Four-in-One Blood Pressure Pill Shows Promise as Initial Therapy
The ‘quadpill’ combines quarter-strength doses of irbesartan, amlodipine, hydrochlorothiazide, and atenolol.
Low-dose combination therapy with four antihypertensive drugs—in a single pill—appears to control blood pressure without any safety signals, a small proof-of-concept study shows.
The study was a placebo-controlled, double-blind crossover trial comparing a ‘quadpill’—made up of four different antihypertensive drugs at one-quarter of their standard doses. While taking the quadpill, all patients in this small trial achieved significant reductions in blood pressure and all patients achieved BP targets.
Lead author on the study, Clara Chow, MD (George Institute for Global Health, Sydney, Australia), called the findings “exciting.”
The ultra-low-dose, quadpill concept, she said, “has the potential to change things really quite dramatically in the way we manage hypertension, using existing tools, but in a slightly different way.”
The study was published online earlier this month in the Lancet.
The quadpill tested in Chow et al’s study combined quarter-strength doses of irbesartan (37.5 mg), amlodipine (1.25 mg), hydrochlorothiazide (6.25 mg), and atenolol (12.5 mg). Investigators made the pills using a pill-splitting device, weighing the doses for accuracy, then encapsulating the quarter doses in gelatin capsules. As Chow explained to TCTMD, quarter-strength doses have been shown to yield approximately 60% of the blood-pressure-lowering effect of full-strength medications (not merely 25% of the effect).
“If each of [the quarter-doses] gives at least 60% of the blood-pressure-lowering effect, then theoretically we should get much more effective blood-pressure lowering in a single tablet, using drugs that have been around for years,” she said. The majority of patients with hypertension on active treatment, she added, are taking monotherapy, “but the majority don’t achieve blood pressure control with that type of drug.”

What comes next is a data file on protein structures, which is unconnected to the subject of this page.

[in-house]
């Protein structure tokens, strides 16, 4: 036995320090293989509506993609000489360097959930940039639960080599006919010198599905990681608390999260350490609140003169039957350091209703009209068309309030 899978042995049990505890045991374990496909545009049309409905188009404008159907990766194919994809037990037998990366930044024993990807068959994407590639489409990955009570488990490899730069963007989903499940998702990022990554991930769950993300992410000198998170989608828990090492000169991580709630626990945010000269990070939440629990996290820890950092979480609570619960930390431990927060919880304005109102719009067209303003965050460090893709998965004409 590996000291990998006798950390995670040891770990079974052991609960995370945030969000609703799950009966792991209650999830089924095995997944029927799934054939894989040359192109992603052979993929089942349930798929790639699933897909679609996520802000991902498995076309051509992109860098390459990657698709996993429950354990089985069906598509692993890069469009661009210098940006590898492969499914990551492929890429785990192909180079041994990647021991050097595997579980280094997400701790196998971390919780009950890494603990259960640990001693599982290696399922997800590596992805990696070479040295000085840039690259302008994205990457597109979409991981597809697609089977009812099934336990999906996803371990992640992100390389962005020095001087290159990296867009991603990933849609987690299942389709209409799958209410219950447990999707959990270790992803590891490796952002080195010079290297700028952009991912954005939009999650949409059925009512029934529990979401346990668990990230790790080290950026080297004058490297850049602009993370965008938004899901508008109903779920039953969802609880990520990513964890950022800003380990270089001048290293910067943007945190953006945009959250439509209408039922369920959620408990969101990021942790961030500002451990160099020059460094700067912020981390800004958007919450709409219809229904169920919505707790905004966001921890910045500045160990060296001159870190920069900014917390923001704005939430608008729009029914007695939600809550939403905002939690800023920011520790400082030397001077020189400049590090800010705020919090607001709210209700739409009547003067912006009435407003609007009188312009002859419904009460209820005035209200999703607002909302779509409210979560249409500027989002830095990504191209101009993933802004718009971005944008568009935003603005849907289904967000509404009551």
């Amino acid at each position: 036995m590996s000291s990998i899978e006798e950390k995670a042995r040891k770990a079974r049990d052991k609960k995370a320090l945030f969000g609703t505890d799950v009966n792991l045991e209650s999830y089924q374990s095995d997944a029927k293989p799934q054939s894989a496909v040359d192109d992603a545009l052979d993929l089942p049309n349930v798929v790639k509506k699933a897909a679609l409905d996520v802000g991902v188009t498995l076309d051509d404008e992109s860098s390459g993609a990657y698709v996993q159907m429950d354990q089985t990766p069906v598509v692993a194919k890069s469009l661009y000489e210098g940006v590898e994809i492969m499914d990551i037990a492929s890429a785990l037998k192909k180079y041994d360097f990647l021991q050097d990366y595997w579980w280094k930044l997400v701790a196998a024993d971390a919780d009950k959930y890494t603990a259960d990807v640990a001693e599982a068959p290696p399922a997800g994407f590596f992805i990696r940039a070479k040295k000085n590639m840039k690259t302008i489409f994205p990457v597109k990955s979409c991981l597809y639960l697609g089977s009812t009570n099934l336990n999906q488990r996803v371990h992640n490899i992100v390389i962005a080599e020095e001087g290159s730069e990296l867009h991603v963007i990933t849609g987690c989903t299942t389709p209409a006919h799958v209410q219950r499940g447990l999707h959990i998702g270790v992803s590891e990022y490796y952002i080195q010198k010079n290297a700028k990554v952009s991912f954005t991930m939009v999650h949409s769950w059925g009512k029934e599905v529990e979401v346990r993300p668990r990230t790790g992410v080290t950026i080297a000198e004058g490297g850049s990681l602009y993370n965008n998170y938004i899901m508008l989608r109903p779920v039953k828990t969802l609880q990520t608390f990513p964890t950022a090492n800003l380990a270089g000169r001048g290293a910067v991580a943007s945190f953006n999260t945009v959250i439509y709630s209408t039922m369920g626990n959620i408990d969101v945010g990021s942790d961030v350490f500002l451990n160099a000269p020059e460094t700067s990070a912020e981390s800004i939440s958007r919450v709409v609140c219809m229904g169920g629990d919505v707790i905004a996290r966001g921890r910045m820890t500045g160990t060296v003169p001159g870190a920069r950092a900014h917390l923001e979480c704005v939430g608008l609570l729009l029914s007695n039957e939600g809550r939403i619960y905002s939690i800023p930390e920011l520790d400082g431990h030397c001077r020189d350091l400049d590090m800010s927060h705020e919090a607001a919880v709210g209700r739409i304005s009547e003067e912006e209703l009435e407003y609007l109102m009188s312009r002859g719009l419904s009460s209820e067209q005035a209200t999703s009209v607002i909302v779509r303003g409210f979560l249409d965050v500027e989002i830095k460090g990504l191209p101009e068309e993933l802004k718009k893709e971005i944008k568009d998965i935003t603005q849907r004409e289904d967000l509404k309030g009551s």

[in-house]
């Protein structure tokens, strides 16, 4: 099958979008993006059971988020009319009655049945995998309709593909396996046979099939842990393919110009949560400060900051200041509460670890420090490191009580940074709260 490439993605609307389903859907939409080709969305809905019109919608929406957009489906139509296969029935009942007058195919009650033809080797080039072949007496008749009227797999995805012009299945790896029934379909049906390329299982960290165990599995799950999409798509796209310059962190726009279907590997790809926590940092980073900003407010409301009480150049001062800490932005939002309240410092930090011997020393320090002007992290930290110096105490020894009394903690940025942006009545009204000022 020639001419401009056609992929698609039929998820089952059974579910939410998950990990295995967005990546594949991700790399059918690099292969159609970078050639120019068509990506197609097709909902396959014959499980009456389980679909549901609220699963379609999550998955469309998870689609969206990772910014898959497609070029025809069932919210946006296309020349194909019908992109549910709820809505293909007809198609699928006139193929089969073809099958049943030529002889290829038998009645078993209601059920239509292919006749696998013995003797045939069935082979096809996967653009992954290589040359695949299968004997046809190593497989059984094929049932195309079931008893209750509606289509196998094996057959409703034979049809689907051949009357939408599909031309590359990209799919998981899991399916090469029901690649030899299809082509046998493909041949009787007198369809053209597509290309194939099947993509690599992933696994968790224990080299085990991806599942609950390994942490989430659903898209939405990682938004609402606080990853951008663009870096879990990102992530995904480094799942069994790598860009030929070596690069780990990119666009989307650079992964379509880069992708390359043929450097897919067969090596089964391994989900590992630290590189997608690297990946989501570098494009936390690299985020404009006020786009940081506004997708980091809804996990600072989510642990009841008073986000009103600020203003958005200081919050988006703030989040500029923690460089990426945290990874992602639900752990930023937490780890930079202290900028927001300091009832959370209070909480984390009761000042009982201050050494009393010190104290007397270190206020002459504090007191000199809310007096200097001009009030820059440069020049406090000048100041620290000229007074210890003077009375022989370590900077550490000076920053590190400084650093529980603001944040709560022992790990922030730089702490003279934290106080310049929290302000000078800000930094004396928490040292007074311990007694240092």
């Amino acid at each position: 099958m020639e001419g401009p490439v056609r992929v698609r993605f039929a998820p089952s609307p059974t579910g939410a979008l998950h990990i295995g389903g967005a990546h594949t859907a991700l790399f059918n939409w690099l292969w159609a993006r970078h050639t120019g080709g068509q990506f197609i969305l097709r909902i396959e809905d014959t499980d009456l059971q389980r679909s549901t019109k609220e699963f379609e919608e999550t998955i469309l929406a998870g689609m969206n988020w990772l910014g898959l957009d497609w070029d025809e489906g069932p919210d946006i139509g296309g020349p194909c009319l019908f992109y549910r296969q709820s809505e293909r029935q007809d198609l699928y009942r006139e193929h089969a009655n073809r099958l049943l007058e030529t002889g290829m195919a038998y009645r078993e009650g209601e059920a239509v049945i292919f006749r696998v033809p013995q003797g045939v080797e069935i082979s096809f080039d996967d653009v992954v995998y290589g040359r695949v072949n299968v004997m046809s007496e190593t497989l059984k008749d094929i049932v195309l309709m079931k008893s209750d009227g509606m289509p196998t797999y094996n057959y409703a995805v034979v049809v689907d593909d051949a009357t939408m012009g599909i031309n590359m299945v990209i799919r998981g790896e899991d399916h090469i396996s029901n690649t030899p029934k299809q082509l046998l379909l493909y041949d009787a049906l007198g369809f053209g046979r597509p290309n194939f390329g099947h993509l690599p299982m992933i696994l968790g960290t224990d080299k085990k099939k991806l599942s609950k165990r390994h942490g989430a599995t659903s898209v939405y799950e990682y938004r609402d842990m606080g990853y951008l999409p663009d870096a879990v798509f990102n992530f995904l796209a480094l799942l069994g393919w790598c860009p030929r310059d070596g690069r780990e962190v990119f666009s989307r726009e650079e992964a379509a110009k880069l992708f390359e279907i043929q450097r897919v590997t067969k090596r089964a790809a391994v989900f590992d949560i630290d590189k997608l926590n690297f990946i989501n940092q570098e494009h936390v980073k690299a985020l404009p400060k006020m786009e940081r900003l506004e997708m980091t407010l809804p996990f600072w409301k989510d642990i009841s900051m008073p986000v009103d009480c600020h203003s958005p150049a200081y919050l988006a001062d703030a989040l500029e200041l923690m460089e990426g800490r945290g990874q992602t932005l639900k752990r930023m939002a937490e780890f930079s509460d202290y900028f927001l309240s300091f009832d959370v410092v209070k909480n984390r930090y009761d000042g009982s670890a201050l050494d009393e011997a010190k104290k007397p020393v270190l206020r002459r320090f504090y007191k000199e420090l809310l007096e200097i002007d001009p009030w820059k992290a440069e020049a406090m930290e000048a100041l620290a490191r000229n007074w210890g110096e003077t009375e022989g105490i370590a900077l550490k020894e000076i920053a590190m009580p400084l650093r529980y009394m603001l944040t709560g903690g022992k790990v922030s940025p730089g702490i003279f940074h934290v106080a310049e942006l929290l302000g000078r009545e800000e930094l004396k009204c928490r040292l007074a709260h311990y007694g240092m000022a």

The study randomized 18 patients to the quadpill or placebo for 4 weeks, followed by a 2-week washout, after which they were given the other study treatment (quadpill or placebo) for another 4 weeks. During quadpill treatment, 100% of patients achieved BP levels less than 140/90 mm Hg, down from a mean office BP of 154/90 mm Hg at the outset of the study. Six patients reached this goal while taking placebo pills. The placebo-corrected reduction in systolic 24-hour blood pressure on the quadpill was 19 mm Hg and the office blood pressure reduction was 22/13 mm Hg. No side effects were seen and Chow et al. reported that all study participants said the quadpill was “easy to swallow.”
Compliance was high: mean number of capsules missed in the last week of the study was 0.2 for the quadpill and 0.3 for the placebo tablet.
“Obviously we don’t yet know whether four increased doses will have no increased side effects compared to placebo. That would be phenomenal, but we don’t know that from the literature,” Chow said, noting that a literature review conducted by the quadpill researchers found no increased risk of side effects with a single, quarter-dose antihypertensive drug vs placebo, or of two combined quarter-doses vs placebo. “We need to address that in the future, but it’s looking very possible that we’re going to have a very safe, low side-effect profile treatment.”
Investigators are moving ahead with a larger study which will enroll 650 patients, comparing the quadpill to standard care—typically initial monotherapy. Chow said she’s hoping to see sustained blood pressure control, better adherence, and less side effects, but this remains to be seen. She notes that combination therapy is the mainstay in other diseases, for example HIV. “In some ways it’s funny that hypertension is always approached, at least initially, with a single-drug type approach.”
Chow CK, Thakkar J, Bennett A, et al. Quarter-dose quadruple combination therapy for initial treatment of hypertension: placebo-controlled, crossover, randomized trial and systematic review. Lancet 2017;Epub ahead of print.
- Chow and senior author Anthony Rodgers are named as inventors on patents in this area, filed by George Health Enterprises, the social enterprise arm of The George Institute for Global Health.